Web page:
Ray City, which was formally named Ray's Mill, was located about one mile East of the present town on Ray's Mill Pond. Ray's Mill was named for Thomas M. Ray and retained that name for several years. The mill was operated by water from the pond and was used to grind meal and hominy grits from corn. Mr. Thomas Ray operated the mill until the time of his death. At one time, the mill was the gathering place of the community, where the men would take their corn to be ground. In 1909, Perry T. Knight, State Representative from Berrian County, introduced a bill to change the town's name to Ray City. The bill became a law on August 16, 1909 and Ray City became incorporated.

A business which contributed much to the new town of Ray City was the Luckie Lumber Company. It was located about one mile north of town on the rail line. There was a whistle stop by the name of Luckie. At the height of the mill's operation, tram railroads were build all over the area and were used for hauling logs to the mill where they were sawed into lumber. During the years of heavy rail traffic, the cutting of cross ties was a very lucrative business. The ties were used in the lying and maintenance of rail beds. They were hand hewn from cypress, which grew in the area.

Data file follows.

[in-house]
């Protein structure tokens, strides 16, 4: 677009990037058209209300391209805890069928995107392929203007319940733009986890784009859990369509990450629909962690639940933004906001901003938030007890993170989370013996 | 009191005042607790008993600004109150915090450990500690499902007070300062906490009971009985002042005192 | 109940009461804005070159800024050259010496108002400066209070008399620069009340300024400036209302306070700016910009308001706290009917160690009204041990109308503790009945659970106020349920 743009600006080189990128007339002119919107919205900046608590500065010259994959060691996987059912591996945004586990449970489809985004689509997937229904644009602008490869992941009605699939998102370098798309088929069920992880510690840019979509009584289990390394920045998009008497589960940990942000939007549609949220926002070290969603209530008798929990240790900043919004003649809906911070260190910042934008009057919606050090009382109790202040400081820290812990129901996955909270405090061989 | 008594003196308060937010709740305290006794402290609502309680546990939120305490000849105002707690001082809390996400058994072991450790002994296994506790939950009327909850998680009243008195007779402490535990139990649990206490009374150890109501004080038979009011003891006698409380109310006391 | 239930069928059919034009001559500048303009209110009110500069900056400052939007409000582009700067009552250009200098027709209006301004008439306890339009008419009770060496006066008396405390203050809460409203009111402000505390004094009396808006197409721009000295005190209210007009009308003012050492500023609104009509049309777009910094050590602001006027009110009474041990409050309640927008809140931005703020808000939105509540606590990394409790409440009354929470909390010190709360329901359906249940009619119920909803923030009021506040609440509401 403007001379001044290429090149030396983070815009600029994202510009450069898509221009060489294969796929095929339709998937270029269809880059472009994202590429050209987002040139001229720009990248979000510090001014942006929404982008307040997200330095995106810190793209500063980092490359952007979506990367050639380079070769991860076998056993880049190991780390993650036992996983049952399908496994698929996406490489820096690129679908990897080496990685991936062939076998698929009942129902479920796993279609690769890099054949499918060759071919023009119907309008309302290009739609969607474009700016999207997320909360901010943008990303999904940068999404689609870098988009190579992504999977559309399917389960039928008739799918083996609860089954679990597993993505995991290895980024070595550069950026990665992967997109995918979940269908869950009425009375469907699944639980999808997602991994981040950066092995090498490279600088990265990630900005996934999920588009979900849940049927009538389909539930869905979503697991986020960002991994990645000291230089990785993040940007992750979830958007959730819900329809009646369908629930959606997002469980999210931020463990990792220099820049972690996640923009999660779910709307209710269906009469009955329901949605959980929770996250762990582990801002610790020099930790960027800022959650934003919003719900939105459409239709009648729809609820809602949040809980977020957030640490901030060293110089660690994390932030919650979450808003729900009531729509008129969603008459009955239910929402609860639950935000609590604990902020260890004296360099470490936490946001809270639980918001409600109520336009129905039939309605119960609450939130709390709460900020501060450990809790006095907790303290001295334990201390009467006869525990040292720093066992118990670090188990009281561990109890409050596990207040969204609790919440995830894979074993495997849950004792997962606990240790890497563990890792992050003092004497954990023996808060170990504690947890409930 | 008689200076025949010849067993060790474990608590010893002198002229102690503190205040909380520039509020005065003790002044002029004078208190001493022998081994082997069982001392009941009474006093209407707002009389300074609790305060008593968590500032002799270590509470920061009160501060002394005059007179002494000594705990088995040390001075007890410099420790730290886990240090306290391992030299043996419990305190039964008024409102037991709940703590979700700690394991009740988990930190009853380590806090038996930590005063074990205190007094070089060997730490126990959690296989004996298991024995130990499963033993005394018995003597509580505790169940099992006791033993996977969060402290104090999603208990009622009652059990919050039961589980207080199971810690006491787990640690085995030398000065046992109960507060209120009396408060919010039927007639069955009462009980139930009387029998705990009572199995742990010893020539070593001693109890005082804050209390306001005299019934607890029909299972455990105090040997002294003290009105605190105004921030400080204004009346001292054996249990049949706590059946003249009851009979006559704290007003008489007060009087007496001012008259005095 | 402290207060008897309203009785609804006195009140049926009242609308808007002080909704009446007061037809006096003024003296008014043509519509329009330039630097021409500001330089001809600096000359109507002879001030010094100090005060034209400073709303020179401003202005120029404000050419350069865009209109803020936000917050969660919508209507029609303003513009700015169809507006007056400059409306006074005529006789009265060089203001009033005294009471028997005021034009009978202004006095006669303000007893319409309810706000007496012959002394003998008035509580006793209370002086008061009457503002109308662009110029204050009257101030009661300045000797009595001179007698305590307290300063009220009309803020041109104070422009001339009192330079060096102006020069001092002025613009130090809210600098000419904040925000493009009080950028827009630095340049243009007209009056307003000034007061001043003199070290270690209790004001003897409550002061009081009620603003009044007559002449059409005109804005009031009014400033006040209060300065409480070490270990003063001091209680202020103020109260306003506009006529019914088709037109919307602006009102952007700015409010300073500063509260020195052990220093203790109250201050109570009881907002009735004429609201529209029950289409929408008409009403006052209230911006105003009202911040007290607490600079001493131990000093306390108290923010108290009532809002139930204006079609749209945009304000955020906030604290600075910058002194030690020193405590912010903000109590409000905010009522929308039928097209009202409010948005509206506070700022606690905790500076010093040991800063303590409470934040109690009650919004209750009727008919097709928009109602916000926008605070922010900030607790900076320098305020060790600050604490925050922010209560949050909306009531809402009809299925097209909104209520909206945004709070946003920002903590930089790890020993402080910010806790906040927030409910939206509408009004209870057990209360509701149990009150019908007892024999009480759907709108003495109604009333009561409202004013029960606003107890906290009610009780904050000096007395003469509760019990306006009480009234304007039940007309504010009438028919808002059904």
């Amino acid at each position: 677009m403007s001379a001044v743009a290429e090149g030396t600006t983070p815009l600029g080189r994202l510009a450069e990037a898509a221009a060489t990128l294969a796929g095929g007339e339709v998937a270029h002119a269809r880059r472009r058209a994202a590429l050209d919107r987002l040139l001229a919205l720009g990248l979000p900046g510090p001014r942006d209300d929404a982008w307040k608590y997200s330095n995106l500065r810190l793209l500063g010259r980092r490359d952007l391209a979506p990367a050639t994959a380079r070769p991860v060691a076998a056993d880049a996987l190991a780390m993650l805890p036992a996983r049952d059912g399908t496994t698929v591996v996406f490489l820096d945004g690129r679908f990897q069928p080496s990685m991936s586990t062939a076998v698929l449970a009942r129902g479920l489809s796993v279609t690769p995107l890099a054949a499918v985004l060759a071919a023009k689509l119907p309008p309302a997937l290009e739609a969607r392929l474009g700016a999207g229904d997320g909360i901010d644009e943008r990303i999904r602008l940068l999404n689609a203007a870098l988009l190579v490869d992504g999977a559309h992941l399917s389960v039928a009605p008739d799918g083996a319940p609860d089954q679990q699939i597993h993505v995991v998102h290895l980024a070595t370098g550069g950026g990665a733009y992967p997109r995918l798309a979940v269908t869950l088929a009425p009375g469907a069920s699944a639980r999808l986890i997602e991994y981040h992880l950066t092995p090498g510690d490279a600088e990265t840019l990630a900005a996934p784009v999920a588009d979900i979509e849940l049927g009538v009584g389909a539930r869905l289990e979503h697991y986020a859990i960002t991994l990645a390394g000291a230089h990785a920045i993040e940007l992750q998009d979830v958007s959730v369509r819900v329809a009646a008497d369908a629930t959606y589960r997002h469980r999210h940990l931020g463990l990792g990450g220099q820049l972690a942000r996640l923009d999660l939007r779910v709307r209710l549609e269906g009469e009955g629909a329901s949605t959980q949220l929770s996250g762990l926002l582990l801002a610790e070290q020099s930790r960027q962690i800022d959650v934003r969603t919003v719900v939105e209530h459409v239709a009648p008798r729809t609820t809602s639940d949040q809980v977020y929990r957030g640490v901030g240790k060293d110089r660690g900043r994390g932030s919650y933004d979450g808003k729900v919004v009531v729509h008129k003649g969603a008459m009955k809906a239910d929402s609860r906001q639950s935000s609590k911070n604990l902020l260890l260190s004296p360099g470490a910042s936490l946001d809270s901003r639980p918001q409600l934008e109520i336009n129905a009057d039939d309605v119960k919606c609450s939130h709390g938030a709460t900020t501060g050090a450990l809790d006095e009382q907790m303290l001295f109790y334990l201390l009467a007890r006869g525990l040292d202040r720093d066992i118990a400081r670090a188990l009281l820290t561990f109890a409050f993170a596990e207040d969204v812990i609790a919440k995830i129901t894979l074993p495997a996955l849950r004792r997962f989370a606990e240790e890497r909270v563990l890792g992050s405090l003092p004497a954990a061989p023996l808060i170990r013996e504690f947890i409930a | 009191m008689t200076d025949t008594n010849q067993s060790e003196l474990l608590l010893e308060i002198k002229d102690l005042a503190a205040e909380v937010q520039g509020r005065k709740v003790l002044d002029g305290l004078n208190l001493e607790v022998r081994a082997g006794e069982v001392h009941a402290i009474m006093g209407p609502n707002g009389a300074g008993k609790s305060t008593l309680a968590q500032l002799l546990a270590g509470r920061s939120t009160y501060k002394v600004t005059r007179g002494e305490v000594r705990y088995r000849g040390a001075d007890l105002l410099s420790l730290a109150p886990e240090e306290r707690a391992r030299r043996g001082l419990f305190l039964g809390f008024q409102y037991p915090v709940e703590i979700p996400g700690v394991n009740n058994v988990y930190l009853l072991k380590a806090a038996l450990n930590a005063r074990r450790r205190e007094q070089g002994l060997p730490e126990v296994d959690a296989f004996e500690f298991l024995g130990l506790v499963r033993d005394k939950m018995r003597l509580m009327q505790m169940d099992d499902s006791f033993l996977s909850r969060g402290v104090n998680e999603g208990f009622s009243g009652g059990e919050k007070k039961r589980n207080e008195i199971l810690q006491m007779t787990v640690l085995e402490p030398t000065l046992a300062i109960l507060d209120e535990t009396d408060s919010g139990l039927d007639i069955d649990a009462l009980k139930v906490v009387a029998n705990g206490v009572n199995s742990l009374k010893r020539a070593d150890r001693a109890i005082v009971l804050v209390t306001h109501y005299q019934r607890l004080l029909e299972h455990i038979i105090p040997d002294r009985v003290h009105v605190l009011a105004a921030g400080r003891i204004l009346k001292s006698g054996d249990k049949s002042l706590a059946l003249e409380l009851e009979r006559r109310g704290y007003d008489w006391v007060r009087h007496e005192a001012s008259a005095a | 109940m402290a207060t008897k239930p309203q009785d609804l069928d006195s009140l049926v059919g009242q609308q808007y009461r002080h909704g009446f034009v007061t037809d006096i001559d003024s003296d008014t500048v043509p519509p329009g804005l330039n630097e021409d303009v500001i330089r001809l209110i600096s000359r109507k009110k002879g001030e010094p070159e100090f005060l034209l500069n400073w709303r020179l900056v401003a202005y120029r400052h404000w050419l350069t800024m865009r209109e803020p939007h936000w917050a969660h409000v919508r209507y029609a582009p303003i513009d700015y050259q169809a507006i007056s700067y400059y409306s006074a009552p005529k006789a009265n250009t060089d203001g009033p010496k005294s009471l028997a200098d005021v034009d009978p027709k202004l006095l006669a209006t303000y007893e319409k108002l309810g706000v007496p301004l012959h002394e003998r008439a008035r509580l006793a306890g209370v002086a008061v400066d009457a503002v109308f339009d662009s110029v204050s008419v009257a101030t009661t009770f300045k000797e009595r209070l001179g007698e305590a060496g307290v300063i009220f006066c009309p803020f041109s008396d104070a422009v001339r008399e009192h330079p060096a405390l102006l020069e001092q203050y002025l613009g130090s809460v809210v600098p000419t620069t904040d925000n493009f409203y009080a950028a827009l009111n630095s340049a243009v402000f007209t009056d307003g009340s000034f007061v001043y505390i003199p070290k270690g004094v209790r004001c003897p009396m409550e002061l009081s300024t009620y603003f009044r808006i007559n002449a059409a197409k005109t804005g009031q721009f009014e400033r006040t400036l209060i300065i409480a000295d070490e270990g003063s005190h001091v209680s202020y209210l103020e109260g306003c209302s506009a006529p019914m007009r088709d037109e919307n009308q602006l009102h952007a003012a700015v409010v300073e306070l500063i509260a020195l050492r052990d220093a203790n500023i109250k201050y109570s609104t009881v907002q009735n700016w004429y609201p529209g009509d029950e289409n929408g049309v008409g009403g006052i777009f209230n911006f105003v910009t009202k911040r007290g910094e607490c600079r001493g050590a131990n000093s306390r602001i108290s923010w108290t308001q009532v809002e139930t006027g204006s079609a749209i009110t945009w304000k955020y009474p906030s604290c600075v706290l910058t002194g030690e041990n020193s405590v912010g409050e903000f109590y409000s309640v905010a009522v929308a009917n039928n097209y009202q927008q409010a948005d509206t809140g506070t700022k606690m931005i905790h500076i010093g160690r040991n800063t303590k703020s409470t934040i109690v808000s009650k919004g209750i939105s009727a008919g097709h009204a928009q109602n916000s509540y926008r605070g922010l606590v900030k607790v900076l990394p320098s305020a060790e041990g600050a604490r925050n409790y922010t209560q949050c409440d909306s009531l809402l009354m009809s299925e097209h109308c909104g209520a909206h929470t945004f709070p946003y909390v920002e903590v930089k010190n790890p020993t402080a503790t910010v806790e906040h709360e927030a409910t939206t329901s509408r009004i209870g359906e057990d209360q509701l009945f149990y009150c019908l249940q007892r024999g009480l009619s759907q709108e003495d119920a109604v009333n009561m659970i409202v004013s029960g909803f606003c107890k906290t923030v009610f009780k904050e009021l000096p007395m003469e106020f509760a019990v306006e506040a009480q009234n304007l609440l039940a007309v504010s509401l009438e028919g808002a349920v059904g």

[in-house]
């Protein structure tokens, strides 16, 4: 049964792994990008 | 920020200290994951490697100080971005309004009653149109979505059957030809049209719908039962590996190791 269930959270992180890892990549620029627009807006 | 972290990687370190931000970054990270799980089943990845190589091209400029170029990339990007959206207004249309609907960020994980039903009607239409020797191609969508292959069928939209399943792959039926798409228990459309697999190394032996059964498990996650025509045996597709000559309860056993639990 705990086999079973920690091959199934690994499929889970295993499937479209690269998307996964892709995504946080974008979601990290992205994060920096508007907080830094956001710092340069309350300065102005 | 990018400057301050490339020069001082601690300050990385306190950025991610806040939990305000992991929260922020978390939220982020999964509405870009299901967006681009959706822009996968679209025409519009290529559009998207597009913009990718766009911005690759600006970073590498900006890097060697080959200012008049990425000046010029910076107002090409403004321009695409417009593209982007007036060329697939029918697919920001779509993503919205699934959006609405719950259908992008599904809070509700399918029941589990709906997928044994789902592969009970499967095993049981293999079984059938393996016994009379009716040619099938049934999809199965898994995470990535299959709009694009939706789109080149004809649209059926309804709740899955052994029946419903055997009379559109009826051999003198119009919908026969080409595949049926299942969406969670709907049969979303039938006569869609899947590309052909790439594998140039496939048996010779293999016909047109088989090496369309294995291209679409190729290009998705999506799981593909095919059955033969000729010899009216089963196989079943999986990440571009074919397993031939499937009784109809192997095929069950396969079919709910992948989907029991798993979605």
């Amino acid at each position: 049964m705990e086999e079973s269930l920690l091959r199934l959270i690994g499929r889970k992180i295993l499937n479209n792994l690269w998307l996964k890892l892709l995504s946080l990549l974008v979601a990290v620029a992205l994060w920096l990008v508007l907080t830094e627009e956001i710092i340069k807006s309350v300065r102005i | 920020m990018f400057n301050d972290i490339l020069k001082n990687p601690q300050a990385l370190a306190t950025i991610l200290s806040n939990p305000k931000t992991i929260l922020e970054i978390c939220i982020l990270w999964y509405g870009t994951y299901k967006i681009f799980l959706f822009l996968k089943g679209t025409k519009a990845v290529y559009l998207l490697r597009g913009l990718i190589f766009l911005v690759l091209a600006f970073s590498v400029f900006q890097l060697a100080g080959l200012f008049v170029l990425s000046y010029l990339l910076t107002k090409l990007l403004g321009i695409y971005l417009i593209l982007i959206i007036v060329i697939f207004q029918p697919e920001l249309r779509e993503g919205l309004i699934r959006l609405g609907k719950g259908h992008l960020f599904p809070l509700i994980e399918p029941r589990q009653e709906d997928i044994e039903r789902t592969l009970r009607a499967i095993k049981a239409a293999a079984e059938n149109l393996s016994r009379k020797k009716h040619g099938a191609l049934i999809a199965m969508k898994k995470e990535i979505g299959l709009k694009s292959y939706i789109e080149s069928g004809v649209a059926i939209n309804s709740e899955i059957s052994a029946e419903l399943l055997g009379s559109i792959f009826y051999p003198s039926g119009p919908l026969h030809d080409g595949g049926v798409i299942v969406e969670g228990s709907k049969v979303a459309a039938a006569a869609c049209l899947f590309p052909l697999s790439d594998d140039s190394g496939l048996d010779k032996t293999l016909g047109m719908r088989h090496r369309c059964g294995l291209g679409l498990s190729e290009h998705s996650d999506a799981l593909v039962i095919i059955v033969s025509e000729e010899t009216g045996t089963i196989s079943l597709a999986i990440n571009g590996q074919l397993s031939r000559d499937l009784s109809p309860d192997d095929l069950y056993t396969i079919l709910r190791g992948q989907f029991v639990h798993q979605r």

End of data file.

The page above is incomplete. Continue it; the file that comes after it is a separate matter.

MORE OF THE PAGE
The Great Depression had a devastating affect on Ray City. It suffered losses of many of its' businesses and its' people. As it sank deeper into economic depression, the passenger trains were discontinued and the depot was closed. Many buildings were torn down, however because of their faith, Ray City was saved.

The opening of Moody Air Force Base provided many badly needed jobs and helped restore Ray City's economic base. Not only has the base provided jobs for local civilians, but the military personnel assigned there, have been an added boost to the area. Many of the military families have chosen to live in Ray City permanently after their retirement.